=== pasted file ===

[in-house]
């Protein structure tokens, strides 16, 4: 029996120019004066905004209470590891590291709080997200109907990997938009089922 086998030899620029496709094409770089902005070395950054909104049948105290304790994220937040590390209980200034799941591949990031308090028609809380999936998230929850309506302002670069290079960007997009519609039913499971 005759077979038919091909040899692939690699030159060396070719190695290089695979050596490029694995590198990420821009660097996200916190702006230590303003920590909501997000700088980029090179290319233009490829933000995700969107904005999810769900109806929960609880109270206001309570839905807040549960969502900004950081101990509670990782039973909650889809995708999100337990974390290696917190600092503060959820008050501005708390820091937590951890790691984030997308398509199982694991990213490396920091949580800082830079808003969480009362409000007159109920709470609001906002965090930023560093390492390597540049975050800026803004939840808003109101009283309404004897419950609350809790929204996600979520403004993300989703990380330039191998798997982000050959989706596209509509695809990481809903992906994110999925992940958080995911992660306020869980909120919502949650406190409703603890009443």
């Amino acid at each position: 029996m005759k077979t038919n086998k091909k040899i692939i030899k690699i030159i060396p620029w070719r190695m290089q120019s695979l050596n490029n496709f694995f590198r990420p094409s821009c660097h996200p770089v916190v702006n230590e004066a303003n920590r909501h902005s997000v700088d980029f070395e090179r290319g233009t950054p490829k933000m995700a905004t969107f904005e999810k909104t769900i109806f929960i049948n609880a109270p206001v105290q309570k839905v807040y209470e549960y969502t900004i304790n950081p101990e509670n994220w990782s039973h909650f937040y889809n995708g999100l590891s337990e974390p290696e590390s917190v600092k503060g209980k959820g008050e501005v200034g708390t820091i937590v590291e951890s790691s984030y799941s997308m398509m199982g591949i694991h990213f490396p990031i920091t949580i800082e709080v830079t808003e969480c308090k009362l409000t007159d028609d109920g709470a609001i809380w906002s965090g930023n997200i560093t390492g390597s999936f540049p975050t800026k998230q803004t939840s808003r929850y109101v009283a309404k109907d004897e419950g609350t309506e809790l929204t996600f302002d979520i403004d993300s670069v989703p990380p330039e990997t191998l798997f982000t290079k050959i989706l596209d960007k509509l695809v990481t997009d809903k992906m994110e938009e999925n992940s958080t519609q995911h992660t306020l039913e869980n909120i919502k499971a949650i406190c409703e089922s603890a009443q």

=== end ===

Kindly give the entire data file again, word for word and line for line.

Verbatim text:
[in-house]
């Protein structure tokens, strides 16, 4: 029996120019004066905004209470590891590291709080997200109907990997938009089922 086998030899620029496709094409770089902005070395950054909104049948105290304790994220937040590390209980200034799941591949990031308090028609809380999936998230929850309506302002670069290079960007997009519609039913499971 005759077979038919091909040899692939690699030159060396070719190695290089695979050596490029694995590198990420821009660097996200916190702006230590303003920590909501997000700088980029090179290319233009490829933000995700969107904005999810769900109806929960609880109270206001309570839905807040549960969502900004950081101990509670990782039973909650889809995708999100337990974390290696917190600092503060959820008050501005708390820091937590951890790691984030997308398509199982694991990213490396920091949580800082830079808003969480009362409000007159109920709470609001906002965090930023560093390492390597540049975050800026803004939840808003109101009283309404004897419950609350809790929204996600979520403004993300989703990380330039191998798997982000050959989706596209509509695809990481809903992906994110999925992940958080995911992660306020869980909120919502949650406190409703603890009443």
């Amino acid at each position: 029996m005759k077979t038919n086998k091909k040899i692939i030899k690699i030159i060396p620029w070719r190695m290089q120019s695979l050596n490029n496709f694995f590198r990420p094409s821009c660097h996200p770089v916190v702006n230590e004066a303003n920590r909501h902005s997000v700088d980029f070395e090179r290319g233009t950054p490829k933000m995700a905004t969107f904005e999810k909104t769900i109806f929960i049948n609880a109270p206001v105290q309570k839905v807040y209470e549960y969502t900004i304790n950081p101990e509670n994220w990782s039973h909650f937040y889809n995708g999100l590891s337990e974390p290696e590390s917190v600092k503060g209980k959820g008050e501005v200034g708390t820091i937590v590291e951890s790691s984030y799941s997308m398509m199982g591949i694991h990213f490396p990031i920091t949580i800082e709080v830079t808003e969480c308090k009362l409000t007159d028609d109920g709470a609001i809380w906002s965090g930023n997200i560093t390492g390597s999936f540049p975050t800026k998230q803004t939840s808003r929850y109101v009283a309404k109907d004897e419950g609350t309506e809790l929204t996600f302002d979520i403004d993300s670069v989703p990380p330039e990997t191998l798997f982000t290079k050959i989706l596209d960007k509509l695809v990481t997009d809903k992906m994110e938009e999925n992940s958080t519609q995911h992660t306020l039913e869980n909120i919502k499971a949650i406190c409703e089922s603890a009443q």